Bay Area Children’s Association Notifies Patients of PHI Theft

On April 1, 2016, Bay Area Children’s Association (BACA) was notified that the electronic health records of its patients may have been stolen by hackers. The notice was received from BACA’s electronic health record (EHR) provider which had discovered access to its systems had been gained by unauthorized individuals and malware had been installed.

The EHR provider, which was not named in the breach notice, believes the malware was first installed on its systems in January 2015. Consequently, patients’ health data and personal information could conceivably have been in the hands of criminals for over 15 months.

After being notified of the potential theft of protected health information, BACA contacted it’s EHR provider to find out more about the extent of the breach and the data that could have been accessed.

BACA was informed on April 22, 2016 that there was no way of telling which patients had been affected, and whether data had actually been obtained by the attackers. Consequently, all patients whose data were stored in the EHR have had to be notified of security breach.

The data stored in the system includes names, contact telephone numbers, addresses, dates of birth, Social Security numbers, medical insurance information, and data collected during health visits to BACA. The breach has not yet been uploaded to the HHS’ Office for Civil Rights breach portal so it is not clear exactly how many patients have been affected.

BACA has been informed by its EHR provider that action has been taken to strengthen security, which includes changes to firewalls and network configurations. The EHR provider’s systems have now been secured.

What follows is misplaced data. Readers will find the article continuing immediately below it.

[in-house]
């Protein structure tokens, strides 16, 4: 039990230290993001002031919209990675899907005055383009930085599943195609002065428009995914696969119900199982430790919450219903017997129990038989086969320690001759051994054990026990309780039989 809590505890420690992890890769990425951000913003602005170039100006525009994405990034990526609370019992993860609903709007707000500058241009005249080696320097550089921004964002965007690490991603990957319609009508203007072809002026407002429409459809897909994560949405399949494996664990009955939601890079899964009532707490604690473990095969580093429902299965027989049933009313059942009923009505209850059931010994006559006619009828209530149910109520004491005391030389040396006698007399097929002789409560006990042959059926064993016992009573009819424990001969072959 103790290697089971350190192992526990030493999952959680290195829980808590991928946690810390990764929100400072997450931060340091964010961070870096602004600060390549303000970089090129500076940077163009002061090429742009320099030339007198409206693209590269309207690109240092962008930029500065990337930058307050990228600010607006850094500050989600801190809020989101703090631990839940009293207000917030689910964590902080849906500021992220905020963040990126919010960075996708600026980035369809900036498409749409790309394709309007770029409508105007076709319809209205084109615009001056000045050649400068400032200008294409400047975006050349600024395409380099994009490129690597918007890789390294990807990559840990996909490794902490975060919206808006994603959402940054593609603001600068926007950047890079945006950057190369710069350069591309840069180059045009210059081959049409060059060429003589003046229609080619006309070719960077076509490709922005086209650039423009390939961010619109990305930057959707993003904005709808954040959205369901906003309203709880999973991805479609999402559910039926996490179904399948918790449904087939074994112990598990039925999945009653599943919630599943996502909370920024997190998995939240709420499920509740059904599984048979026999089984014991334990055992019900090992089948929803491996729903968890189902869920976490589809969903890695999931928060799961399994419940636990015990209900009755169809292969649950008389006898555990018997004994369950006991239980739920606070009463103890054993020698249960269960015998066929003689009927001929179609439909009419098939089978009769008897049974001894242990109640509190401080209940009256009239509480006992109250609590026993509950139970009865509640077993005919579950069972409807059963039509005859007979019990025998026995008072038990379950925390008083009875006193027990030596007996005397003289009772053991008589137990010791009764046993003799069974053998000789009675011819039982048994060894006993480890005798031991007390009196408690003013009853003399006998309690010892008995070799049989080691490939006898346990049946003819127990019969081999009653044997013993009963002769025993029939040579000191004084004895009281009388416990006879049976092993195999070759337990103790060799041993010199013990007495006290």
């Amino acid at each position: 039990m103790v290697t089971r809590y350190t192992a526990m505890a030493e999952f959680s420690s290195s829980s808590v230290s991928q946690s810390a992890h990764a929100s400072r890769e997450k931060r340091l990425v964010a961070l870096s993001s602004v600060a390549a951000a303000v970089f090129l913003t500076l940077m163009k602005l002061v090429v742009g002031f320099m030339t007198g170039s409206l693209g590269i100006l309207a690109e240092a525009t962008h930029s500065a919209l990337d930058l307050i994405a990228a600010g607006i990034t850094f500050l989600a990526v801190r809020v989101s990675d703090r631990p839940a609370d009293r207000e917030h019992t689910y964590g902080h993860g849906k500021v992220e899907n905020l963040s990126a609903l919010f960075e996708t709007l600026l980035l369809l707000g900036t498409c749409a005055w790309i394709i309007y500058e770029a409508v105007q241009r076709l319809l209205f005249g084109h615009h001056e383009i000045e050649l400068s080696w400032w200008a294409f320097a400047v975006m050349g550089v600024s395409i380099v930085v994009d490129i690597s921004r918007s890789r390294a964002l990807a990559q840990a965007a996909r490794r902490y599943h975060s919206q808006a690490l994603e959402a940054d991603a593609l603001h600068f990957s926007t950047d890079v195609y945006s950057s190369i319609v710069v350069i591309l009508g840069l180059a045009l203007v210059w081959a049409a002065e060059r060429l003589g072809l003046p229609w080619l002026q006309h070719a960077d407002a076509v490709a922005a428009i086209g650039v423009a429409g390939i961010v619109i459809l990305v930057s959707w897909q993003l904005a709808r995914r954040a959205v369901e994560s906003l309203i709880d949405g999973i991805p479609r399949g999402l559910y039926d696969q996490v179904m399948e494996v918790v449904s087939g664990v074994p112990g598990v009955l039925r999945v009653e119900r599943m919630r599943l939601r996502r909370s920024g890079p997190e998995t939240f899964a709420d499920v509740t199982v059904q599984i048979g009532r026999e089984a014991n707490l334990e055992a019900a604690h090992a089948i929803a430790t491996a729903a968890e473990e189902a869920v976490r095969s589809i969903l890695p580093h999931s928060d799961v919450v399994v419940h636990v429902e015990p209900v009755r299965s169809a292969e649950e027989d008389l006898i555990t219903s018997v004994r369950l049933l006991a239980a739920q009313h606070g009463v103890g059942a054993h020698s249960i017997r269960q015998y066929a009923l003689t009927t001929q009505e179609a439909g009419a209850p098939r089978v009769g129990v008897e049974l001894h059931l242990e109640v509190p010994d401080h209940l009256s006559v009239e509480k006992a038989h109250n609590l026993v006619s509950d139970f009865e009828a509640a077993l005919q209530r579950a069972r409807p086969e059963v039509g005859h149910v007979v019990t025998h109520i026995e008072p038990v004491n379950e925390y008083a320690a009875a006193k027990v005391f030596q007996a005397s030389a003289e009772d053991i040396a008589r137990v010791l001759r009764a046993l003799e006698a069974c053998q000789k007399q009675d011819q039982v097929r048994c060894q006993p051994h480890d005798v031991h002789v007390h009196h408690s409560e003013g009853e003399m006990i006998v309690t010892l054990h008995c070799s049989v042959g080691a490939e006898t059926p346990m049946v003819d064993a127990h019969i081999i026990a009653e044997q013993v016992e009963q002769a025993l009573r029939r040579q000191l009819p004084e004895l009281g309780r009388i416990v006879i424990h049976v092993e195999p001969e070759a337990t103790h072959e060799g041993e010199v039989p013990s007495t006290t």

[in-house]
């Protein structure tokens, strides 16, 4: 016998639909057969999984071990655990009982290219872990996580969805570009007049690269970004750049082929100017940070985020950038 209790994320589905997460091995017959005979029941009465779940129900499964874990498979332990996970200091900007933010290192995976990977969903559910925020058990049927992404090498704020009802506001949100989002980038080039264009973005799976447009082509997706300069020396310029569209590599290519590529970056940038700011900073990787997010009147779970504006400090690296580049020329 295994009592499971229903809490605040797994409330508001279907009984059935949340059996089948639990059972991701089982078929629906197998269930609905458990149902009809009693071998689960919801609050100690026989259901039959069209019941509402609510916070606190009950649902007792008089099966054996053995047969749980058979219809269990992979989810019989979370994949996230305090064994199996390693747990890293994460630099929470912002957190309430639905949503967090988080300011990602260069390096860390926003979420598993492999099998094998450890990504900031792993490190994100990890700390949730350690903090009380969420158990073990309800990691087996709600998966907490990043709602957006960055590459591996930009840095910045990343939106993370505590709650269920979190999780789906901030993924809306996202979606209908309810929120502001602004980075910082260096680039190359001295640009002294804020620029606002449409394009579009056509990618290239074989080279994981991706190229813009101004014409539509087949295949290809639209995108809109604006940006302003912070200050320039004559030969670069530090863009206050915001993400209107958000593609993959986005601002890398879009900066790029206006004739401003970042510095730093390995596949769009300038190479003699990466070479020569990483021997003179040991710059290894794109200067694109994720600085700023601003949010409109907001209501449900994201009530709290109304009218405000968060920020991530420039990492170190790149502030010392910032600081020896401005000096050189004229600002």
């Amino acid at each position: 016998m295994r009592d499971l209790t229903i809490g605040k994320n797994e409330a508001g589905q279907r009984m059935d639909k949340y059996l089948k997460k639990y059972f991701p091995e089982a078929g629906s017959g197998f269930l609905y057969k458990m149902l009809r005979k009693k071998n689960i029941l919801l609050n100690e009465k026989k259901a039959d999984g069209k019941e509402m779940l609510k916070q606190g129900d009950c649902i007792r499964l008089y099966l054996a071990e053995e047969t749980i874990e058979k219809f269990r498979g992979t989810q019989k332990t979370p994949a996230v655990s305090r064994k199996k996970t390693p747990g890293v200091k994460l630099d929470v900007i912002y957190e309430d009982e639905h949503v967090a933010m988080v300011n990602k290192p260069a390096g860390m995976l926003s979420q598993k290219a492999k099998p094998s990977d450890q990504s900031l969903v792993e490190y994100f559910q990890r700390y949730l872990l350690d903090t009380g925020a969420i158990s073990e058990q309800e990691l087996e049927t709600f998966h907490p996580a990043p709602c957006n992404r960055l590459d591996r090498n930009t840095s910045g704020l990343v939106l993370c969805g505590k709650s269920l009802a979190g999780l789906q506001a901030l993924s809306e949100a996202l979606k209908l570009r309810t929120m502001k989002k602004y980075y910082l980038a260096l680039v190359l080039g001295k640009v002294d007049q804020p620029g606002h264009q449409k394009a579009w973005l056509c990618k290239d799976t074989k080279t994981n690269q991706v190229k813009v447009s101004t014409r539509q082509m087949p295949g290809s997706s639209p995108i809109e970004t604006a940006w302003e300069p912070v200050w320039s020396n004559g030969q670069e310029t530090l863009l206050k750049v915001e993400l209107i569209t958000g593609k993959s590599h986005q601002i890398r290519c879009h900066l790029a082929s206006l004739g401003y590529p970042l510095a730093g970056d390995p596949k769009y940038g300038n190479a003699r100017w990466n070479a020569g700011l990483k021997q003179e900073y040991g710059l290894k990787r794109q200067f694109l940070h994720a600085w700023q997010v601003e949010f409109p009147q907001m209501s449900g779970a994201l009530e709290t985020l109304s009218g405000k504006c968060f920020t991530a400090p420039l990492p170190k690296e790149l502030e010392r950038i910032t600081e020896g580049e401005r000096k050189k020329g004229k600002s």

The security breach was reported to the U.S. Attorney’s office and the FBI and Secret Service have been investigating the matter. According to the BACA breach notice, those investigations have been ongoing for several months. That suggests the data breach was discovered a considerable amount of time before the EHR provider’s customers were notified.

It is not clear why notifications were delayed, although oftentimes law enforcement requests delaying the issuing of breach notifications so as not to hamper investigations.

Due to the extent of data exposed, patients have been advised to place 90-day fraud alerts on their accounts. Patients have also been provided with a year of credit monitoring services via AllClear ID without charge.

Author: Steve Alder has many years of experience as a journalist, and comes from a background in market research. He is a specialist on legal and regulatory affairs, and has several years of experience writing about HIPAA. Steve holds a B.Sc. from the University of Liverpool.